Originally published by Lindsey Pollak 26 April

Remember the “house phone,” that apparatus we now call a “landline?” Every Gen Xer recalls the torment of the long cord that was just a little too short to get you away from your eavesdropping siblings, the annoying busy signal, and let’s be honest, the thrill of calling your crush and hanging up pre-caller ID.

But as house phones became relics, so, too has the notion of practicing critical communication skills at home.

I hear a common lament from managers: As a group, millennials’ workplace communication skills, including phone skills, just aren’t on par with previous generations. The reason is simple: There are so many ways today to avoid speaking that they haven’t flexed that muscle as much as we used to. Many millennials have never called to make a restaurant reservation, taken a phone message for their mom or called to check the hours of the local movie theater.

As recent grads leave college campuses and head into corporate campuses, I thought it was a good time to offer three easy ways millennials can build their workplace communication skills.

Listen in.

I’ve heard managers say they’ve been embarrassed by a millennial who rambled on — or worse, stumbled and stuttered — when they were asked to speak at a client meeting. I find this is usually because they haven’t sat in on enough meetings to see these conversations modeled. I urge all young professionals to seek ways to be in observation mode, almost like being an apprentice. Some of my best learning moments in my first job at a nonprofit came when I would sit in the office of the organization’s executive director as she made fundraising calls. I could hear first-hand what a “soft ask” sounded like, and how she dealt with objections in a masterful way. If your manager doesn’t invite you to sit in on meetings or listen in on calls, take the initiative to ask. He or she is bound to appreciate the fact that you are looking to polish your delivery and content.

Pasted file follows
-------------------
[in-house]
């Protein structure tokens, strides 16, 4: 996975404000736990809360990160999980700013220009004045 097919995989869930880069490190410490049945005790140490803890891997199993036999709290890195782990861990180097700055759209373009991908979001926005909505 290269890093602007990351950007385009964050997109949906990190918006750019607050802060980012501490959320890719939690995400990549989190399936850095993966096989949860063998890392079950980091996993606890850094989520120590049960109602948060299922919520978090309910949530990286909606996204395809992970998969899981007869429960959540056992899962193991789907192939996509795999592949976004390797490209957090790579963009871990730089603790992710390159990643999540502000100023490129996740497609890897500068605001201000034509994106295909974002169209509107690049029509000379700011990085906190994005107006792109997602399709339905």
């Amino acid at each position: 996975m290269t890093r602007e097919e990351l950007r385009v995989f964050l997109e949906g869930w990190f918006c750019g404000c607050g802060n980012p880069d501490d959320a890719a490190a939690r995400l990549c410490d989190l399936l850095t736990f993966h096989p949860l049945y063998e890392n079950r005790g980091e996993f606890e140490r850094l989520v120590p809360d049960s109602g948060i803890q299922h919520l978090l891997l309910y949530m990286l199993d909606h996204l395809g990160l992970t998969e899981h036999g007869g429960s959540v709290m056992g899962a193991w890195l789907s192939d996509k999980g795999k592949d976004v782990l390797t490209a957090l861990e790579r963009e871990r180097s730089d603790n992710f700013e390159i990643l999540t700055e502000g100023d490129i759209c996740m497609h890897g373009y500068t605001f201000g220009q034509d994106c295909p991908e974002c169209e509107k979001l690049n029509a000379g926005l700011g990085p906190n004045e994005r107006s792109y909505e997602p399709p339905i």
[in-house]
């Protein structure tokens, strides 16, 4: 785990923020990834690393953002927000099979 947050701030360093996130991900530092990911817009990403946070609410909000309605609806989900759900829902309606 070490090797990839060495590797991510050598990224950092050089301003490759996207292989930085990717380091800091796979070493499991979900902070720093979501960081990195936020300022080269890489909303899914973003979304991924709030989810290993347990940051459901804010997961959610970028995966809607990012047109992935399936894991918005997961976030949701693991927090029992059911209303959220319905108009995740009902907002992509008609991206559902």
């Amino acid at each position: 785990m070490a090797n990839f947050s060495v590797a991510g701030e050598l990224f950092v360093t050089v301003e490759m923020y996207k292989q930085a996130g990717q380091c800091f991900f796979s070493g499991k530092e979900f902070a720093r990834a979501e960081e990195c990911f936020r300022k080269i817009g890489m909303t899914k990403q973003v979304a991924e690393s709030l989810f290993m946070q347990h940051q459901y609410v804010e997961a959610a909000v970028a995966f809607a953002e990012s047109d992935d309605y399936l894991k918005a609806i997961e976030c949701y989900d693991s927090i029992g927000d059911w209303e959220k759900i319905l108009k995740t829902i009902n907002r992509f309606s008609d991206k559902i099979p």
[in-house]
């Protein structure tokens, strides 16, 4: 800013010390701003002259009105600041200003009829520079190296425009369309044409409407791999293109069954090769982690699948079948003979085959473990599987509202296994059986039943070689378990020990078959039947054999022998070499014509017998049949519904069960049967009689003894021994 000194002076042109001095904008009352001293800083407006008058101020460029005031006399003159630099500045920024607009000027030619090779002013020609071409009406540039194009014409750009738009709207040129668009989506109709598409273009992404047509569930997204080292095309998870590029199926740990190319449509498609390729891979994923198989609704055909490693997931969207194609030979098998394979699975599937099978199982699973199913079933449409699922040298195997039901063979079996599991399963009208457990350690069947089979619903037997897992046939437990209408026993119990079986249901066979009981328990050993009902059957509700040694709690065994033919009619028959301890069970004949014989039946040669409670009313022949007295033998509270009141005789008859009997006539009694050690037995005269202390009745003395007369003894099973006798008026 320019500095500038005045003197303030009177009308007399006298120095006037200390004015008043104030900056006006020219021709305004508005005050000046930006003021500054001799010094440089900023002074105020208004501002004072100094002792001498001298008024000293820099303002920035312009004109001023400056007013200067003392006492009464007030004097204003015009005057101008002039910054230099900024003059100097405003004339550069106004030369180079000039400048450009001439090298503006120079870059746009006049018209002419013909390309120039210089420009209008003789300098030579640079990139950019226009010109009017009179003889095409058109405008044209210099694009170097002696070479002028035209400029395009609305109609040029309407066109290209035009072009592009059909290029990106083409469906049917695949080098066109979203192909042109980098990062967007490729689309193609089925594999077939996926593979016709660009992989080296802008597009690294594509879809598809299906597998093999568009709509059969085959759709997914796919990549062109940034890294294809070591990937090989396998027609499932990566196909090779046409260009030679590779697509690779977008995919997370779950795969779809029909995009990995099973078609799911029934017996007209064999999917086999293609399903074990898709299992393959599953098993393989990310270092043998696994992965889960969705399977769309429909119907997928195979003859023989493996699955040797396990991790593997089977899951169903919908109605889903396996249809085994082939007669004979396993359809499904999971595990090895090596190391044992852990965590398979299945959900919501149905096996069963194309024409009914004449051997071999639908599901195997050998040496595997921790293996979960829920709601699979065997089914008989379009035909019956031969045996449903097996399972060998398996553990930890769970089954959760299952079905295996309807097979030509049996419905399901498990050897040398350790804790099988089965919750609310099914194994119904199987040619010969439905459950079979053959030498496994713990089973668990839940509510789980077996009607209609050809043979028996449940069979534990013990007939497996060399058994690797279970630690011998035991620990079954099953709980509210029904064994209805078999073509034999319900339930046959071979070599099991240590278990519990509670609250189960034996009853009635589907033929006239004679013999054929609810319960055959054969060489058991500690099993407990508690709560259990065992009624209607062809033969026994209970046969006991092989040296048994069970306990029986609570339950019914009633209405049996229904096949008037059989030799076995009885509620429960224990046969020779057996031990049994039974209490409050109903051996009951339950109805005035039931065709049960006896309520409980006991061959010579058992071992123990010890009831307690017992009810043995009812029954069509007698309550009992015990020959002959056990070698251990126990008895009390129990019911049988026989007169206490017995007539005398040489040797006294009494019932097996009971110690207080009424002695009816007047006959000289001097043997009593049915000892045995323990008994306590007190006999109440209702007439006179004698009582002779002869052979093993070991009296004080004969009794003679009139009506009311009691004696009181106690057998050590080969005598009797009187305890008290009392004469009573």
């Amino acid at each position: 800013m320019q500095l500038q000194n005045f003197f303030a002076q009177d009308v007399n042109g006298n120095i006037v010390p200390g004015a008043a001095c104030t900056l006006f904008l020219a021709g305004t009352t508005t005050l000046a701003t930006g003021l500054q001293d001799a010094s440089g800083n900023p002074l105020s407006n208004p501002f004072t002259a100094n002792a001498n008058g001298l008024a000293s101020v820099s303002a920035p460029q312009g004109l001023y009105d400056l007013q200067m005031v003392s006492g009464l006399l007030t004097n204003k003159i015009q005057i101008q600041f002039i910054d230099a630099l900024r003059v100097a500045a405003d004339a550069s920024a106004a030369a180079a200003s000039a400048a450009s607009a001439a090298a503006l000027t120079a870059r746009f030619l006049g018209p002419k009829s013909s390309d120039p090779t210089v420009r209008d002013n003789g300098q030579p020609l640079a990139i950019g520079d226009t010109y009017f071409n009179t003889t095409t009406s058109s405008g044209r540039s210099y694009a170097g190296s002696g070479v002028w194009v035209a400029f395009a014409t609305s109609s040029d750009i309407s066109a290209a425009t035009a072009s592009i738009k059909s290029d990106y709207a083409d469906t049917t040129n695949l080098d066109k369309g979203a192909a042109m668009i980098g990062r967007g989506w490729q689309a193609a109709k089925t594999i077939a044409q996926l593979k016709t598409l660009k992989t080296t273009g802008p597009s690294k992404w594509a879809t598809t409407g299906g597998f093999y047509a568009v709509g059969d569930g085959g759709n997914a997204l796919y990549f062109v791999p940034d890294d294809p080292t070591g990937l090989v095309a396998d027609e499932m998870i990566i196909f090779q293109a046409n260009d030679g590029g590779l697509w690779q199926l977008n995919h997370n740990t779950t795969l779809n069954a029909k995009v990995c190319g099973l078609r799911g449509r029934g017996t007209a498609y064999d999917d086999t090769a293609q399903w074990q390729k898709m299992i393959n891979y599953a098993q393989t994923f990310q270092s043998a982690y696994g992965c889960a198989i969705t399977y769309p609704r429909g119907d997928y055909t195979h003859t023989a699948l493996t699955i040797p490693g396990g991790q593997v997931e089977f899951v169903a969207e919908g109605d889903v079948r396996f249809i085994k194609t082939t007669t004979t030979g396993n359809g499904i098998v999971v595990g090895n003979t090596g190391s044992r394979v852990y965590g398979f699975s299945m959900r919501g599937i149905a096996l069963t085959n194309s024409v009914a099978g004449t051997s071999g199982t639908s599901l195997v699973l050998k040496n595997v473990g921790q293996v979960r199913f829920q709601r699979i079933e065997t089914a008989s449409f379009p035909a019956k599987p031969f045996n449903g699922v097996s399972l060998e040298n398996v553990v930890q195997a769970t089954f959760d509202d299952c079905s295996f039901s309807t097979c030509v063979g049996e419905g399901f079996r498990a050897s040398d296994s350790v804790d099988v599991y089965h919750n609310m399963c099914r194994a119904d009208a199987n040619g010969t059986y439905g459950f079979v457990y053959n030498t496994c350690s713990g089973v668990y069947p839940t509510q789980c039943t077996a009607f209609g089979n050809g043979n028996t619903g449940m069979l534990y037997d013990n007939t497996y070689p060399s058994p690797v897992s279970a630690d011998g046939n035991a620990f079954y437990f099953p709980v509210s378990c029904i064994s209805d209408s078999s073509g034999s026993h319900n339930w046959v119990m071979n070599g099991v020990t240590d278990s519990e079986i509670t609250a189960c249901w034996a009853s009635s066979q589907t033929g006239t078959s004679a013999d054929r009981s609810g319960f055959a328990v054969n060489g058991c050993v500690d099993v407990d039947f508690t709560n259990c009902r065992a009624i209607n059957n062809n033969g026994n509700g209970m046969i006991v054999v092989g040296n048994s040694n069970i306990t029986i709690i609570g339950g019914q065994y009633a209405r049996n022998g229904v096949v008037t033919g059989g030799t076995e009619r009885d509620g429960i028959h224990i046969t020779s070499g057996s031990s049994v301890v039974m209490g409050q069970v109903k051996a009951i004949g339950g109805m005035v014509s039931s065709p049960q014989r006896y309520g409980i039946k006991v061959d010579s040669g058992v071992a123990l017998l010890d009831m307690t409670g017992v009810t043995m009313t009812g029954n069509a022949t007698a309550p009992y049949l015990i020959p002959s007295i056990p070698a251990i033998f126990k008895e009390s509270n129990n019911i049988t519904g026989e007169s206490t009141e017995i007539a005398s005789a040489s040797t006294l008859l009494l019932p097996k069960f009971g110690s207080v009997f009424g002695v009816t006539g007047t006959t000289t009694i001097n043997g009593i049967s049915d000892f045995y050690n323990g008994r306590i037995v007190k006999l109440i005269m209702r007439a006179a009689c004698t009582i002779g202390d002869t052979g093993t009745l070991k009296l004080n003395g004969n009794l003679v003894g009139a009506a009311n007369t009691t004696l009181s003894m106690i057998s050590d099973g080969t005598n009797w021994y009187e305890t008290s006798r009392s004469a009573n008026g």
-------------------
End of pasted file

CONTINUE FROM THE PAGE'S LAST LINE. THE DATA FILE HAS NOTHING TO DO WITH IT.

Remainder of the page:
Practice your presentation skills.

Are you on the agenda for an upcoming meeting? Don’t go in cold. I’m often asked how I stay calm when I give speeches, and I have only one answer: Practice makes perfect. Sure, I get some jitters, but for the most part I feel comfortable because I’ve been speaking publicly for more than 20 years and have learned how to deal with common presentation missteps. I continue to practice frequently, study video of myself on stage and make changes to improve.

Here’s an example: After reviewing video of my speeches early on, I noticed that I frequently did an unconscious head tilt that was a little too cutesy. I also saw that I walked around too much when telling stories I was particularly excited about, which was distracting to an audience. Now the head tilt is gone, and I’m working on staying more still while I tell stories. I recommend everyone video or audio tape themselves to identify speech patterns or gestures you might not be aware of that are easily fixed.

Beware common conversational pitfalls.

Seasoned communicators avoid certain speech patterns that undermine their credibility. Here are three that you should eliminate ASAP:

  • Upspeak: You know what this sounds like? When people make their statements into questions? Stop. The best way to nix this habit is to envision the sentence you want to say as ending with a period and consciously lower your tone at the end.
  • Clichés:  We’ve all sat through meetings where the leader talks about “thinking outside the box” or “pushing the envelope.” Please, please help kill corporate buzz speak once and for all.
  • Filler words: These words, um, make you, like, sound unsure of yourself, you know? Often you don’t even know you are saying them, which is why taping yourself speaking is so helpful. You also can enlist a trusted family member, friend or colleague to help you identify when you’re saying filler words.

Readers, I’d love to hear your communication tips. How have you learned to sound like a leader? Please share in the comments!

Posted by Elizabeth McQuade

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